Let's say I have an FIR filter with the equation:

$$ y[n] = \sum_{i=0}^{N-1} h[i] x[n-i] $$

I know that to find the frequency response of this filter, I need to input a complex exponential in place of $x[n-1]$

$$ x[n] = A e^{j\phi} e^{j \hat{\omega} n} $$

and the resulting frequency response will be

$$ H(\hat{\omega}) = \sum_{i=0}^{N-1} h[i] e^{-j \hat{\omega} i}. $$

I understand $e^j$ to mean rotating around in a circular motion, which is a convenient way to represent complex sinusoids.

However, I don't understand how inputting this general form of a complex exponential into this system works to give the frequency response of the system. How can I understand this intuitively?


1 Answer 1


Technically, you need to input all of the complex exponentials in the angular frequency domain (where the response is not aliased by some periodicity in the system) to get the frequency response of the system. I think that's an intuitive argument for why $i$ needs to be part of the argument to the complex exponential.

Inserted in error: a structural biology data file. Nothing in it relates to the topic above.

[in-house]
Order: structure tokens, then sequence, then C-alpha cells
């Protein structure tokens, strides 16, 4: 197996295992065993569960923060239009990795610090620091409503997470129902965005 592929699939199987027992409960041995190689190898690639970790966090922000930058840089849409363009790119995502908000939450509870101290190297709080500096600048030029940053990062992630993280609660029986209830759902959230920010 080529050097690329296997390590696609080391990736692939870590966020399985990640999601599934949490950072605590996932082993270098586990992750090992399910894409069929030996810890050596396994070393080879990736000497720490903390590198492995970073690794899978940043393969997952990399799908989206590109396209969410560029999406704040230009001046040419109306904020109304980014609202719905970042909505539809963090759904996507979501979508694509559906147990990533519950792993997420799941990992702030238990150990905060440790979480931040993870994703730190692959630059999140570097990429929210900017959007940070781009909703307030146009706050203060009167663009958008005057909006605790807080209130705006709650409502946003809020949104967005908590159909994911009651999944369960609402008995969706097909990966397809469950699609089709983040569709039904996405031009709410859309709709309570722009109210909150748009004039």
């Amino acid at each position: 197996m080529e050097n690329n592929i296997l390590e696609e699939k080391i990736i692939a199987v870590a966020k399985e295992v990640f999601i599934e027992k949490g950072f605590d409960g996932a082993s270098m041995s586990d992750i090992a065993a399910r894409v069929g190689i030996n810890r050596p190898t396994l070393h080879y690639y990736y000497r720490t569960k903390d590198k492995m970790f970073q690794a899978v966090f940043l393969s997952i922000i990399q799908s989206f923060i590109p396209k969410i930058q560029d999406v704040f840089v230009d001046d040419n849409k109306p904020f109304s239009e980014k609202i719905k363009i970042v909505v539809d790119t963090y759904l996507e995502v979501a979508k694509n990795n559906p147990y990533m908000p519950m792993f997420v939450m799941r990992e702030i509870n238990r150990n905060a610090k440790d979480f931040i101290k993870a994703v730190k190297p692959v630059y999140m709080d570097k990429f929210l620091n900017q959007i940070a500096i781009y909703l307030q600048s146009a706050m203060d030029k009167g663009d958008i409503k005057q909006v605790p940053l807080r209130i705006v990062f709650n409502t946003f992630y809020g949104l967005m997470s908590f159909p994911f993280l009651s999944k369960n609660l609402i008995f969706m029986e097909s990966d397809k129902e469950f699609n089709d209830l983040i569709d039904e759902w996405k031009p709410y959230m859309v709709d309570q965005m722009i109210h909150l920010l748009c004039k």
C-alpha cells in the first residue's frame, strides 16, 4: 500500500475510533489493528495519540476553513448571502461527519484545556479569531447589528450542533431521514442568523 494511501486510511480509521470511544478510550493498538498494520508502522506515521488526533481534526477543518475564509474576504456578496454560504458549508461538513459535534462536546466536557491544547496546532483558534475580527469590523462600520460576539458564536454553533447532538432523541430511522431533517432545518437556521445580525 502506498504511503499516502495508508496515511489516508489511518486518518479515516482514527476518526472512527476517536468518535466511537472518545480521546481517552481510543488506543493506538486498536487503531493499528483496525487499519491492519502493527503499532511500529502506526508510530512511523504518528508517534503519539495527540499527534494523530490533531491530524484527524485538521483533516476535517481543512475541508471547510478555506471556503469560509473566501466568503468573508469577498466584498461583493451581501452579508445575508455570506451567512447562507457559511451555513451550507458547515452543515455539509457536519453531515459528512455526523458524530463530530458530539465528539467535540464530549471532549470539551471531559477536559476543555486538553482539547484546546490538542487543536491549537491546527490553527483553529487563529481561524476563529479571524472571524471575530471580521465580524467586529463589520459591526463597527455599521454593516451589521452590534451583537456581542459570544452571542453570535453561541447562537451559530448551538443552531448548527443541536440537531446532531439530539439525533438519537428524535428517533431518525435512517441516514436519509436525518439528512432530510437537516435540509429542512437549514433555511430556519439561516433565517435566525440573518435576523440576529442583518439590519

Another argument works like this: If you want to know the pitch of a tuning fork or bell, you strike it, right? That's a physical impulse, which transforms (in Fourier) to a complex exponential whose argument is a function of the time delta. But other systems are much more complex than a tuning fork or bell, and may have more complex harmonic behavior--so I need to perturb the system more thoroughly, at different times.

Transforms make this process rigorous, and mathematically show that they "cover everything" so that you don't have to work by trial and error.

  • $\begingroup$ how do you define the "frequency response" ? Obviously, if the input is $x[n] = e^{i \omega n}$ then the output is $y[n] = H(\omega) e^{i \omega n}$ where $H(\omega) = \sum_n h[n]e^{-i \omega n}$ hence $H(\omega)$ is by definition the frequency response $\endgroup$
    – reuns
    Oct 8, 2016 at 19:04
  • $\begingroup$ @user1952009 Agreed, but OP wanted to hear a more intuitive argument. $\endgroup$ Oct 8, 2016 at 19:11
  • $\begingroup$ I don't think there is anything more intuitive than what I wrote : the frequency response is the output for a pure (complex) sinusoidal input $\endgroup$
    – reuns
    Oct 8, 2016 at 19:14

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